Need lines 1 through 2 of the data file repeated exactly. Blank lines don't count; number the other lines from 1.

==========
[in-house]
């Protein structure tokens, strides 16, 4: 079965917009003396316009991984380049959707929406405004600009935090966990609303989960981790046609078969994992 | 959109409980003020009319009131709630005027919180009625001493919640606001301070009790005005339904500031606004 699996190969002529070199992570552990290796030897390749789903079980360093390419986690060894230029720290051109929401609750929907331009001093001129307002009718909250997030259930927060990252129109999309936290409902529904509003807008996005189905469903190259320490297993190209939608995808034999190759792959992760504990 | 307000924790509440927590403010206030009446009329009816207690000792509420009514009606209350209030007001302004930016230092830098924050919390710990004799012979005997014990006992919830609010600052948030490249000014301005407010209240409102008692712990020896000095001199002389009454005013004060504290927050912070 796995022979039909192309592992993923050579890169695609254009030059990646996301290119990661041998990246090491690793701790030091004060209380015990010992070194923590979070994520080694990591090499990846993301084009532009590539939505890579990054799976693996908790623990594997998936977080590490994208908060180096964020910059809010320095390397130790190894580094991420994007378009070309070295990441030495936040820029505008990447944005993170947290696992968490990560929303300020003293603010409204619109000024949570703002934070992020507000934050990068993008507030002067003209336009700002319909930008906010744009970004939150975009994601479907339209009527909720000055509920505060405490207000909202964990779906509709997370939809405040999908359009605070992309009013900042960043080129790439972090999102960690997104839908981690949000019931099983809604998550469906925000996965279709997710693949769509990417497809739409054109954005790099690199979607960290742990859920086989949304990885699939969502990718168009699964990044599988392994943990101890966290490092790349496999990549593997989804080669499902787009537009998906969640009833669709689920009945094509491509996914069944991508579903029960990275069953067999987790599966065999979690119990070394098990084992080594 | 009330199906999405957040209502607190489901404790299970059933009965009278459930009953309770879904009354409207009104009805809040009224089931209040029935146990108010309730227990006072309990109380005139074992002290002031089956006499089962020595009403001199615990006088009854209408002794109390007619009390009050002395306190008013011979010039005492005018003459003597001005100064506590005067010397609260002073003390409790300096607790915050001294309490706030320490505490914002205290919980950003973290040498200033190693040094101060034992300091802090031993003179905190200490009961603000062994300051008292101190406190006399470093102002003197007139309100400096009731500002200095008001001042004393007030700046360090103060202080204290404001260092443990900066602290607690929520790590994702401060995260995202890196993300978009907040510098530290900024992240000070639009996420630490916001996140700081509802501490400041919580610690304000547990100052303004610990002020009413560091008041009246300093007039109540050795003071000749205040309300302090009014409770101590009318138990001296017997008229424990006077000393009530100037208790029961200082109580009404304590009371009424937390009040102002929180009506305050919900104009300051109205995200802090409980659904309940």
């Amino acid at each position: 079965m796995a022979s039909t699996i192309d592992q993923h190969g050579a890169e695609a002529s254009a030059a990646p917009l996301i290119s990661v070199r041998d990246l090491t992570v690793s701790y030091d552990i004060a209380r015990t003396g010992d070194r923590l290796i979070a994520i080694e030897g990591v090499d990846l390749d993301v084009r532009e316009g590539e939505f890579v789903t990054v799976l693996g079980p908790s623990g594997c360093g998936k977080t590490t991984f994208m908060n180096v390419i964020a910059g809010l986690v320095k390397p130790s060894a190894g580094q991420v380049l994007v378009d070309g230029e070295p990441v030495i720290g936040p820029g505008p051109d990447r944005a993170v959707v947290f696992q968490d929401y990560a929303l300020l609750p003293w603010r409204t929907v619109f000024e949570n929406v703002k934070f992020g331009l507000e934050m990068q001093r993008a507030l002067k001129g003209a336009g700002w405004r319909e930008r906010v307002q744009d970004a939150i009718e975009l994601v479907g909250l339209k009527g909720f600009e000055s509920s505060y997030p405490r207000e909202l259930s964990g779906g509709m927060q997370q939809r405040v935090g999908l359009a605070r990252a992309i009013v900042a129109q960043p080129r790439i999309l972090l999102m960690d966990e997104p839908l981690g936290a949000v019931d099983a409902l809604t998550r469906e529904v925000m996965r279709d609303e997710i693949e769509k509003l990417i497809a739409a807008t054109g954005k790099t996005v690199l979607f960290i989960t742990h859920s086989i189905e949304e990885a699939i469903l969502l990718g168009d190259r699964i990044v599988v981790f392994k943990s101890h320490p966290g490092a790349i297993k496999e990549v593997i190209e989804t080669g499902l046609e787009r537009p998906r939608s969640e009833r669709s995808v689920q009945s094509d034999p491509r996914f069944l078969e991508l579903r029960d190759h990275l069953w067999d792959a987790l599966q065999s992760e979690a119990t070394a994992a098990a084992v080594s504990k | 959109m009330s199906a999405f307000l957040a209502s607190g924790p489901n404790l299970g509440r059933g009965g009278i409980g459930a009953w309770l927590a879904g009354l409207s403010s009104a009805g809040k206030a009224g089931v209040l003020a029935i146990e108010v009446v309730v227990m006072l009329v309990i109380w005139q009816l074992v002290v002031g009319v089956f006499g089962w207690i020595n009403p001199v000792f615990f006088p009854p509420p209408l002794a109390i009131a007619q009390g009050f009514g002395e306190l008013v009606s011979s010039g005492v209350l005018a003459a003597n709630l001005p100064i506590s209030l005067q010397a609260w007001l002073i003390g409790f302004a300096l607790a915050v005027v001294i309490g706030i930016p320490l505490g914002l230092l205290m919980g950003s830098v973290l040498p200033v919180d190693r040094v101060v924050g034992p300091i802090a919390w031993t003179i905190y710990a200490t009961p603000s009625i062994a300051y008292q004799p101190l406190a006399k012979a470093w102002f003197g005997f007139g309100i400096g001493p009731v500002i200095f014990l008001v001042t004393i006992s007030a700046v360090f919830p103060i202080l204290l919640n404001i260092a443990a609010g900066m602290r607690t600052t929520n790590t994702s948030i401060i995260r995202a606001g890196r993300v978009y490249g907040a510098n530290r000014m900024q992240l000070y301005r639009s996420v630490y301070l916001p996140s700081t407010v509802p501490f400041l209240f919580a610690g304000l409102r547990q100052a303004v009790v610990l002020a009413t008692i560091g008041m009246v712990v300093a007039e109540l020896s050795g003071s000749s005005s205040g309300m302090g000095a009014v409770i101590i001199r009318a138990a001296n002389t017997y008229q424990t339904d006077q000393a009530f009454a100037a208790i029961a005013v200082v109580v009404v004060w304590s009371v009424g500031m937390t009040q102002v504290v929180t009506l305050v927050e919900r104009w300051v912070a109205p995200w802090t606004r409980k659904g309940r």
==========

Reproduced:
[in-house]
């Protein structure tokens, strides 16, 4: 079965917009003396316009991984380049959707929406405004600009935090966990609303989960981790046609078969994992 | 959109409980003020009319009131709630005027919180009625001493919640606001301070009790005005339904500031606004 699996190969002529070199992570552990290796030897390749789903079980360093390419986690060894230029720290051109929401609750929907331009001093001129307002009718909250997030259930927060990252129109999309936290409902529904509003807008996005189905469903190259320490297993190209939608995808034999190759792959992760504990 | 307000924790509440927590403010206030009446009329009816207690000792509420009514009606209350209030007001302004930016230092830098924050919390710990004799012979005997014990006992919830609010600052948030490249000014301005407010209240409102008692712990020896000095001199002389009454005013004060504290927050912070 796995022979039909192309592992993923050579890169695609254009030059990646996301290119990661041998990246090491690793701790030091004060209380015990010992070194923590979070994520080694990591090499990846993301084009532009590539939505890579990054799976693996908790623990594997998936977080590490994208908060180096964020910059809010320095390397130790190894580094991420994007378009070309070295990441030495936040820029505008990447944005993170947290696992968490990560929303300020003293603010409204619109000024949570703002934070992020507000934050990068993008507030002067003209336009700002319909930008906010744009970004939150975009994601479907339209009527909720000055509920505060405490207000909202964990779906509709997370939809405040999908359009605070992309009013900042960043080129790439972090999102960690997104839908981690949000019931099983809604998550469906925000996965279709997710693949769509990417497809739409054109954005790099690199979607960290742990859920086989949304990885699939969502990718168009699964990044599988392994943990101890966290490092790349496999990549593997989804080669499902787009537009998906969640009833669709689920009945094509491509996914069944991508579903029960990275069953067999987790599966065999979690119990070394098990084992080594 | 009330199906999405957040209502607190489901404790299970059933009965009278459930009953309770879904009354409207009104009805809040009224089931209040029935146990108010309730227990006072309990109380005139074992002290002031089956006499089962020595009403001199615990006088009854209408002794109390007619009390009050002395306190008013011979010039005492005018003459003597001005100064506590005067010397609260002073003390409790300096607790915050001294309490706030320490505490914002205290919980950003973290040498200033190693040094101060034992300091802090031993003179905190200490009961603000062994300051008292101190406190006399470093102002003197007139309100400096009731500002200095008001001042004393007030700046360090103060202080204290404001260092443990900066602290607690929520790590994702401060995260995202890196993300978009907040510098530290900024992240000070639009996420630490916001996140700081509802501490400041919580610690304000547990100052303004610990002020009413560091008041009246300093007039109540050795003071000749205040309300302090009014409770101590009318138990001296017997008229424990006077000393009530100037208790029961200082109580009404304590009371009424937390009040102002929180009506305050919900104009300051109205995200802090409980659904309940």